Omeprazole is a proton pump inhibitor (PPI) that is also used to suppress gastric acid production. Previous studies have shown that omeprazole may inhibit viral replication by interfering with the acidification of the lysosomes [5]. A recent drug research in Germany has shown that omeprazole interfered viral formation of SARS-CoV-2 beyond therapeutic plasma concentrations at 8 µM [6]. However, at therapeutic concentrations, it enhanced the anti-SARS-CoV-2 effects of aprotinin, an approved protease inhibitor and remdesivir by 2.7-fold and tenfold, respectively. Therefore, aprotinin or remdesivir with omeprazole may represent as candidates for therapy for the treatment of COVID-19.

To date, there is still little knowledge on the potential of famotidine and omeprazole as repurposed drugs to treat COVID-19. The associations drawn in the pioneering studies should be interpreted carefully as the evidence needs further validations. For famotidine, findings are observational and could not conclude any possible protective effect of the drug. For omeprazole, clinical studies have yet to be done. Prospective randomized controlled trials (RCT) are recommended to be able to determine the efficacy and safety of these ‘repurposed drugs’ as adjuncts to standard antiviral treatment. Specifically, it is important to determine the appropriate route, dosages and timing of these medications. As for famotidine, a multicenter RCT (NCT04370262) is already ongoing [4].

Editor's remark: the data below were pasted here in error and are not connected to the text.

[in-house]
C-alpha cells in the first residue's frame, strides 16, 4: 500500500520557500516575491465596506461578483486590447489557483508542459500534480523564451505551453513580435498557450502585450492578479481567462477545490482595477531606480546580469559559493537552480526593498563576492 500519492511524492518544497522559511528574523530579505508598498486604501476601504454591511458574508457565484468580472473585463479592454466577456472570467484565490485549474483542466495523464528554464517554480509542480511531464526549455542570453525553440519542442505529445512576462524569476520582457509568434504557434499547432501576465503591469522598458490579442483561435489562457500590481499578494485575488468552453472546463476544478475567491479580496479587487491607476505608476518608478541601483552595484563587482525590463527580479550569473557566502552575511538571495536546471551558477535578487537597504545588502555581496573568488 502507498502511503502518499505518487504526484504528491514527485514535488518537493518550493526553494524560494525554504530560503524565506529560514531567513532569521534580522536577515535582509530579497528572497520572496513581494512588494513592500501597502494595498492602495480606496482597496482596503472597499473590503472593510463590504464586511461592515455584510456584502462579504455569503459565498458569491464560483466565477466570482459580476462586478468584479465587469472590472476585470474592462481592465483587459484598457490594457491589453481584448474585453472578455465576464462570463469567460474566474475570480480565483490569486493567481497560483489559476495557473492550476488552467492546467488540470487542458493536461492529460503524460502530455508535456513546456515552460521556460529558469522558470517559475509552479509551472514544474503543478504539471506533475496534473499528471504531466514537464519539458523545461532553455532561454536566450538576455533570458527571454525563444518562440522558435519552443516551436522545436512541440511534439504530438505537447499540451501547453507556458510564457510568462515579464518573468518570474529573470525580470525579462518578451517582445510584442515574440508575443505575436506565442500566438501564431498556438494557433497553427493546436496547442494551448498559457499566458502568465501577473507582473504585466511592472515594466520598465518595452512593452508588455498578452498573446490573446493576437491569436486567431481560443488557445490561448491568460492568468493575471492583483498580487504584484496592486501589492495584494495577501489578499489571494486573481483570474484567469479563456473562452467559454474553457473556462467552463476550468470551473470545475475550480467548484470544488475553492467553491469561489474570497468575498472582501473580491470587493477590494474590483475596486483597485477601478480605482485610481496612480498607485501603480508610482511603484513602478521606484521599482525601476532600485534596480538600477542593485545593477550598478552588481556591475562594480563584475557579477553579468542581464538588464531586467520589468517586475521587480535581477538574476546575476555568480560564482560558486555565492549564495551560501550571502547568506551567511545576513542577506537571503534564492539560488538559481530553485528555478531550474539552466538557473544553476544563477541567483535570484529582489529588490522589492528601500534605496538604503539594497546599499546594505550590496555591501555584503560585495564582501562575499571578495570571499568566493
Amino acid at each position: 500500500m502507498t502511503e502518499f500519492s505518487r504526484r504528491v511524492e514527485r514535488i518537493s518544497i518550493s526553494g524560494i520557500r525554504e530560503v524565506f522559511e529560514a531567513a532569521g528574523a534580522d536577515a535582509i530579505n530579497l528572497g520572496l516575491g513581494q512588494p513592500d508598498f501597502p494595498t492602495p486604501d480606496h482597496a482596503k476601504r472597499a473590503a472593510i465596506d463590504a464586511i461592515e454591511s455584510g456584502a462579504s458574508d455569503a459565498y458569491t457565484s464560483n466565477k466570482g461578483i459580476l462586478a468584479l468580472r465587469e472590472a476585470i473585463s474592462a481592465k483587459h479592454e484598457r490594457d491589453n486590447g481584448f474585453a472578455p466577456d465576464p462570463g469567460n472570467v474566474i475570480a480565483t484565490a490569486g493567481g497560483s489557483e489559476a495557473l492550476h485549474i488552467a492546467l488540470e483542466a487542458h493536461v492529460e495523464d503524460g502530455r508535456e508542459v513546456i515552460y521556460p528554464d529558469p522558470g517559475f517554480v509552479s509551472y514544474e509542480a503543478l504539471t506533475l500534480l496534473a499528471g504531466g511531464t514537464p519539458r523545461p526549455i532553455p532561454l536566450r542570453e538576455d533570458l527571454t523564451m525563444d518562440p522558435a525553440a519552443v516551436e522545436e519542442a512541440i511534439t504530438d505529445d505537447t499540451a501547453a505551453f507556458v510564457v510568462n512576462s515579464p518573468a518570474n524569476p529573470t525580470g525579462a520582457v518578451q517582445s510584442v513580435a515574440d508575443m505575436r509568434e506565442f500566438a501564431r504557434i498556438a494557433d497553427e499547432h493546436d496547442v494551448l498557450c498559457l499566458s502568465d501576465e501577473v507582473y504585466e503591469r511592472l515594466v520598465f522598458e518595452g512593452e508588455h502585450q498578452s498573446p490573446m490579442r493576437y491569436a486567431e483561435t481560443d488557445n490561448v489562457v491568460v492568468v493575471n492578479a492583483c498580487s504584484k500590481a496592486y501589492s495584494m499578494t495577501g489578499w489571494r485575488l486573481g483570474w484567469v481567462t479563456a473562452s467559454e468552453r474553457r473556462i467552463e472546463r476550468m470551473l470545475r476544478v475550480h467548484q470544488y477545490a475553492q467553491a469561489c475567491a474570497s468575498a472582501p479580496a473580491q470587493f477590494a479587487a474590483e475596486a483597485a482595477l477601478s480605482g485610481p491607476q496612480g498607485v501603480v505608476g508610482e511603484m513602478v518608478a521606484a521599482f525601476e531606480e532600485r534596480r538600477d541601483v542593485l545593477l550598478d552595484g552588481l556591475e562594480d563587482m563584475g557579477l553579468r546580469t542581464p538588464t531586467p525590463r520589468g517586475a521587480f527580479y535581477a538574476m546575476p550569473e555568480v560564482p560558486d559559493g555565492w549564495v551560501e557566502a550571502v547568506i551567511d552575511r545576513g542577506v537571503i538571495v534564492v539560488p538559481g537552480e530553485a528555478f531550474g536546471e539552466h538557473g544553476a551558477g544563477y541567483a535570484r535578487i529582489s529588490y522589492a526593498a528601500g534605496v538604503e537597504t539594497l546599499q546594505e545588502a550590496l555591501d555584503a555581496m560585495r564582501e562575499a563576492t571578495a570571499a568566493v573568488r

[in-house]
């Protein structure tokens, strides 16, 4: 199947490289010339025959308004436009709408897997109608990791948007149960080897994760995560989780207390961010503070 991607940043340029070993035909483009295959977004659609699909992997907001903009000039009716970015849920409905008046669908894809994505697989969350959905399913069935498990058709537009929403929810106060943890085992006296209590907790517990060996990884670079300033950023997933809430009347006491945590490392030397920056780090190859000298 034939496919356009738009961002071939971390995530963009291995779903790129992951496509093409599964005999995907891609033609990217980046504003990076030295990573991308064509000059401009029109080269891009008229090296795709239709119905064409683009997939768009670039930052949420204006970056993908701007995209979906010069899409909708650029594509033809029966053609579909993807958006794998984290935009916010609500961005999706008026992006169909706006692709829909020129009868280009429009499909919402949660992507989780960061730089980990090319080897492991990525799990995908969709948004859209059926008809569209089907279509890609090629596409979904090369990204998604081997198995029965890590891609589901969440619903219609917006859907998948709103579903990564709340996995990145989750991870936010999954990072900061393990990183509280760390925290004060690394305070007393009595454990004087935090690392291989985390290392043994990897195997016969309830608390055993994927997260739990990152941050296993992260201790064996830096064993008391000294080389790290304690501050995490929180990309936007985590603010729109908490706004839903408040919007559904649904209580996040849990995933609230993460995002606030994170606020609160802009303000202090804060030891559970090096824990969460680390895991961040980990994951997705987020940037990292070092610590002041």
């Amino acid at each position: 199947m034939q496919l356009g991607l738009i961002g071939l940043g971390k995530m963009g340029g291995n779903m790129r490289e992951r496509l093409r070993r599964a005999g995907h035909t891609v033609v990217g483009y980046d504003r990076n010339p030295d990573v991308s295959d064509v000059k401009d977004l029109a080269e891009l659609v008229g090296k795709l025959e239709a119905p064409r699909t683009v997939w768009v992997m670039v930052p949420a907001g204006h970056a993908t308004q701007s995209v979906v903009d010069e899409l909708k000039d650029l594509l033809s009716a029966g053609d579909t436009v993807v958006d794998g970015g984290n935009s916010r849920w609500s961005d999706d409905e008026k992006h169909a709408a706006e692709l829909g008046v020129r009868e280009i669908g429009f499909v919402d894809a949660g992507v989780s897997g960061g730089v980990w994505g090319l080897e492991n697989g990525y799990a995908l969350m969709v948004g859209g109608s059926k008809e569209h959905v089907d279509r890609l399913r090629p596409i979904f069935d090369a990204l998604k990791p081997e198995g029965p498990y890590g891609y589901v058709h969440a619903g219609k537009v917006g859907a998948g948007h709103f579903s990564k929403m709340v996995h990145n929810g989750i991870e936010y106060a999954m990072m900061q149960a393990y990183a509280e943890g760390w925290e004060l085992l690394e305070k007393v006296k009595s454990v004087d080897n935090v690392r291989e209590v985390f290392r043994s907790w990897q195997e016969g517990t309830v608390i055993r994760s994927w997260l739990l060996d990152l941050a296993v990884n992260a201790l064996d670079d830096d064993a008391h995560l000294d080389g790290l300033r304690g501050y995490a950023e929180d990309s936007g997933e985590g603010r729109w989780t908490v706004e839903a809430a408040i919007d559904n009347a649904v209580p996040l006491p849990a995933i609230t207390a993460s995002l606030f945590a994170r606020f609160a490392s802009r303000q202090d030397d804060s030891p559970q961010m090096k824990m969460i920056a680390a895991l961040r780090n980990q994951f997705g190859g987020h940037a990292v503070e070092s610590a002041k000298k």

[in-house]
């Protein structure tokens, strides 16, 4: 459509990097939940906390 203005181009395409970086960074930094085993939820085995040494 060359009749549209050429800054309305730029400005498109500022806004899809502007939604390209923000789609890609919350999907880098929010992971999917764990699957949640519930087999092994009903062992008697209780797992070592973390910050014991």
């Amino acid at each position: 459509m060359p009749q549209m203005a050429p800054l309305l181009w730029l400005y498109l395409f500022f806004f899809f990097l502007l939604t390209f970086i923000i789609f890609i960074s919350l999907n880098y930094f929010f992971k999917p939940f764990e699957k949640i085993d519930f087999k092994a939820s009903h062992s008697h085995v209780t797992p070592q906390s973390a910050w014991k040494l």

The future of these common GI drugs in the context of the pandemic is still unclear and there is much to be learned. The knowledge of the 3CL pro molecular target has triggered further studies on famotidine. Evidence of omeprazole enhancing therapeutic concentrations of different antivirals should also not be ignored. With their attractive drug profile, famotidine and omeprazole are definitely favorable candidates for drug repurposing strategies. Nevertheless, it is still a long process until we discover the results of more studies proving their efficacy and safety in the context of this pandemic.


We thank Aguila et al. for their interest in our article [7]. In their letter, Aguila and colleagues provide an insight into commonly used acid suppressants such as famotidine and omeprazole as the potential agents for drug repurposing against COVID-19.